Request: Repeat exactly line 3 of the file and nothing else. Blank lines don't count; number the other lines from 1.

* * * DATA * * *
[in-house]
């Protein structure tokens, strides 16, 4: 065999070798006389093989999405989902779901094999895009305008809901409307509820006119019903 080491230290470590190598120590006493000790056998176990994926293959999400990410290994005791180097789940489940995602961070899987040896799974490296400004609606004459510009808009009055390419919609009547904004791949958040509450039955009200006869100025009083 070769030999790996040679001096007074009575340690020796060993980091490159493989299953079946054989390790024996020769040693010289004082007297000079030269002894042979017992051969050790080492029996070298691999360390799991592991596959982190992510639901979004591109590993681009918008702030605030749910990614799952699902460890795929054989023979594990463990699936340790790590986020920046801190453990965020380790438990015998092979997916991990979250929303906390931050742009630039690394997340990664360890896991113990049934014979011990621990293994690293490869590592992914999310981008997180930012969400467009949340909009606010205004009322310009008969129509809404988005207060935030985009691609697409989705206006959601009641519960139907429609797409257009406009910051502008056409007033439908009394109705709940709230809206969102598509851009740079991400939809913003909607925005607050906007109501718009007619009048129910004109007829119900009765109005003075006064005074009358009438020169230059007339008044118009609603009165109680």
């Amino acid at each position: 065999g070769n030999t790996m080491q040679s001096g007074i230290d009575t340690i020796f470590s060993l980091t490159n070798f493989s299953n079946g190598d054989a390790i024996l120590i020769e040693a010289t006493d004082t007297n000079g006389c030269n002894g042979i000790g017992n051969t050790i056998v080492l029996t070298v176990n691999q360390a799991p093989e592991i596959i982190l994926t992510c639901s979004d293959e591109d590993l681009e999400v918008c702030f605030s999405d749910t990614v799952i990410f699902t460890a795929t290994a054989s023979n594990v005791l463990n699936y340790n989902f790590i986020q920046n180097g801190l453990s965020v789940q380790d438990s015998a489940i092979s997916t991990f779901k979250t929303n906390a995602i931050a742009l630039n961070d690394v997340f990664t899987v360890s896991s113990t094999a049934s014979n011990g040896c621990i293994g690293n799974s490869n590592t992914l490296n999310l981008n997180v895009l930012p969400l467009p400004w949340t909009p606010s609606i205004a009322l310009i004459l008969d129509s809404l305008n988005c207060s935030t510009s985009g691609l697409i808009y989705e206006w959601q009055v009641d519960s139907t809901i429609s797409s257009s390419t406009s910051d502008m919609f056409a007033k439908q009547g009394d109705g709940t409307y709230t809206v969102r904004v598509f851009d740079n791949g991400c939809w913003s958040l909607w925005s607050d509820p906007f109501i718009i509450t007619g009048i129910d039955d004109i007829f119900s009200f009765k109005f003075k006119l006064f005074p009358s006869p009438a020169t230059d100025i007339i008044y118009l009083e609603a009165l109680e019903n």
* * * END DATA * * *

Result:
């Amino acid at each position: 065999g070769n030999t790996m080491q040679s001096g007074i230290d009575t340690i020796f470590s060993l980091t490159n070798f493989s299953n079946g190598d054989a390790i024996l120590i020769e040693a010289t006493d004082t007297n000079g006389c030269n002894g042979i000790g017992n051969t050790i056998v080492l029996t070298v176990n691999q360390a799991p093989e592991i596959i982190l994926t992510c639901s979004d293959e591109d590993l681009e999400v918008c702030f605030s999405d749910t990614v799952i990410f699902t460890a795929t290994a054989s023979n594990v005791l463990n699936y340790n989902f790590i986020q920046n180097g801190l453990s965020v789940q380790d438990s015998a489940i092979s997916t991990f779901k979250t929303n906390a995602i931050a742009l630039n961070d690394v997340f990664t899987v360890s896991s113990t094999a049934s014979n011990g040896c621990i293994g690293n799974s490869n590592t992914l490296n999310l981008n997180v895009l930012p969400l467009p400004w949340t909009p606010s609606i205004a009322l310009i004459l008969d129509s809404l305008n988005c207060s935030t510009s985009g691609l697409i808009y989705e206006w959601q009055v009641d519960s139907t809901i429609s797409s257009s390419t406009s910051d502008m919609f056409a007033k439908q009547g009394d109705g709940t409307y709230t809206v969102r904004v598509f851009d740079n791949g991400c939809w913003s958040l909607w925005s607050d509820p906007f109501i718009i509450t007619g009048i129910d039955d004109i007829f119900s009200f009765k109005f003075k006119l006064f005074p009358s006869p009438a020169t230059d100025i007339i008044y118009l009083e609603a009165l109680e019903n």